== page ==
There are many ways to lock a door. You could use a keypad, an RFID card, a fingerprint or retina scan, Wi-Fi, Bluetooth, the list goes on. You could even use a regular old metal key. But none of these may be as secure as [mircemk]’s Arduino-based door lock that employs a smartphone’s flashlight as a pass code.
At first blush, this seems horribly insecure. Use a plain old flashlight to open a door? Come on. But the key is in the software. In fact, between the typed-in pass code and the flash of light it generates, this lock kind of has two layers of security.
Here’s what’s going on: inside the accompanying smart phone application, there’s a list of passwords. Each of these passwords corresponds to a flash of light in milliseconds. Enter the correct password to satisfy the Arduino, and the phone’s flashlight is activated for the appropriate number of milliseconds to unlock the door.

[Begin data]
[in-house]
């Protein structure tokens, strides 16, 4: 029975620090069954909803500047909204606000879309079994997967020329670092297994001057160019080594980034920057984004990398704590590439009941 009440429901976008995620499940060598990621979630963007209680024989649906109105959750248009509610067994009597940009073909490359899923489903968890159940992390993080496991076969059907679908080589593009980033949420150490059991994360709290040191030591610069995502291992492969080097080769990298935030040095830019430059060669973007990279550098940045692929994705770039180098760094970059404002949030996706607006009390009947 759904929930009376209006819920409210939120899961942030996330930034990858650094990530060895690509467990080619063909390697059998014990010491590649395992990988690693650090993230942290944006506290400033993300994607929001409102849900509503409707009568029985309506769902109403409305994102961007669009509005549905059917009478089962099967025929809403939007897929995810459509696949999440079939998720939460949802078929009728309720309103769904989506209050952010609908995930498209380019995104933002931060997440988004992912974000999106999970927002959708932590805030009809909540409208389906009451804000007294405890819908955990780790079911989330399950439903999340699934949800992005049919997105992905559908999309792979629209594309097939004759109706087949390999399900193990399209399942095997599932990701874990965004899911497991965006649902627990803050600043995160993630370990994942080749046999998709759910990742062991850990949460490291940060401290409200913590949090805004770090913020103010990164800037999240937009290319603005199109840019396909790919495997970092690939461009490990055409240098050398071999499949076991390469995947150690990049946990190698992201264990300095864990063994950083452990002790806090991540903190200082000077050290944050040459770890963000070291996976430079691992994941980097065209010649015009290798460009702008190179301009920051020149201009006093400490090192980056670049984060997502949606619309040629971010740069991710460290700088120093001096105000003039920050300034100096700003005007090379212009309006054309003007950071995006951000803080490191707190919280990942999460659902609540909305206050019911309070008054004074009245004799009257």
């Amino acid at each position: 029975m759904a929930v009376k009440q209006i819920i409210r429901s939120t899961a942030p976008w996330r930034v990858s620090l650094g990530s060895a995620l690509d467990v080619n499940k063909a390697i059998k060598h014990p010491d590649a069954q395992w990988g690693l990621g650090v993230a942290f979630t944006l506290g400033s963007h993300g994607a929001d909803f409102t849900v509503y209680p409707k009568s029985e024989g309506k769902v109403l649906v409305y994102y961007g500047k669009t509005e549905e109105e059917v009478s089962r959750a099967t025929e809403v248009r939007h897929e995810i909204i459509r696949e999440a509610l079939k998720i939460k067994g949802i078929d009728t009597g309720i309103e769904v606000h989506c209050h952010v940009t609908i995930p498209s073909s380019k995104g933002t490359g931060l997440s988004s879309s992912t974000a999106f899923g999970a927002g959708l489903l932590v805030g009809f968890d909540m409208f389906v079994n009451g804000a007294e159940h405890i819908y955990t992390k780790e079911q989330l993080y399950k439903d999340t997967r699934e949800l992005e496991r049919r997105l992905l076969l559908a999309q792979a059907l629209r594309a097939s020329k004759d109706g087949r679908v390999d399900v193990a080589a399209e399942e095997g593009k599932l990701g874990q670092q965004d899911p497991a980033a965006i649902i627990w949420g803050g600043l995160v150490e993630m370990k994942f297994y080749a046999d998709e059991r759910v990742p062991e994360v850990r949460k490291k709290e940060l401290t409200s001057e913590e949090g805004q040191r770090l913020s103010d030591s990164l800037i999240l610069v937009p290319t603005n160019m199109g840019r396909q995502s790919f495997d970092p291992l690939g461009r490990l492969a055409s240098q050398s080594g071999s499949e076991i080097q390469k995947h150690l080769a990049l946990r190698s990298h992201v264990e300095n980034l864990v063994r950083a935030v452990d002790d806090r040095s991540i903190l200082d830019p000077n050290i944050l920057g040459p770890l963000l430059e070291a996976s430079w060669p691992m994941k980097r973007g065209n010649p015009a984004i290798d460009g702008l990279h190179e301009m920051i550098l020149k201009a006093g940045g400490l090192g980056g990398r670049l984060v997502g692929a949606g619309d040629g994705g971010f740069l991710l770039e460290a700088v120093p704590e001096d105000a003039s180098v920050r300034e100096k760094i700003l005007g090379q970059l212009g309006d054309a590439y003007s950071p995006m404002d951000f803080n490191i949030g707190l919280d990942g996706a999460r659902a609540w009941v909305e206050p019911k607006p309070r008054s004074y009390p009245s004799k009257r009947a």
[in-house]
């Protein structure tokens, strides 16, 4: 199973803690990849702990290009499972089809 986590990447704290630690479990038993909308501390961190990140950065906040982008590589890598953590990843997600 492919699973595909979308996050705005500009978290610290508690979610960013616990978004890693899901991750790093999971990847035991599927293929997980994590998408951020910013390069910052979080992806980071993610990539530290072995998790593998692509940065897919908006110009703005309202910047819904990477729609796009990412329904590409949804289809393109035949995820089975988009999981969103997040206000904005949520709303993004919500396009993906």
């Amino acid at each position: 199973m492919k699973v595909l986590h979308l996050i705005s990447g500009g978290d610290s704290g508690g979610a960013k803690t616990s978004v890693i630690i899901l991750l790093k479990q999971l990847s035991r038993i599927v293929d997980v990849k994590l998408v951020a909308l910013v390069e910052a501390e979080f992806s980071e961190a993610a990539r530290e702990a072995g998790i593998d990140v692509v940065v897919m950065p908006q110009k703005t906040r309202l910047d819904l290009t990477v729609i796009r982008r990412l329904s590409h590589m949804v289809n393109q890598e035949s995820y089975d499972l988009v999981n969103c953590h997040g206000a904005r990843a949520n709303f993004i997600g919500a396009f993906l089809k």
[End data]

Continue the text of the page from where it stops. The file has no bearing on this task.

As you’ll see in the video below, simply flashing the light manually doesn’t unlock the door, and neither does entering one of the other, bogus passwords. Although it does activate the flashlight each time, they don’t have the appropriate light-time length defined.
Hardware-wise, there is an Arduino Nano Every in charge of the LDR module that reads the flashlight input and the 12 V relay that unlocks the door. Be sure to check it out it the video after the break.
If you want to keep your critters from bringing wild critters back inside, check out this Wi-Fi cat door that lets you have a look at what might be dangling from their jaws before unlocking the door.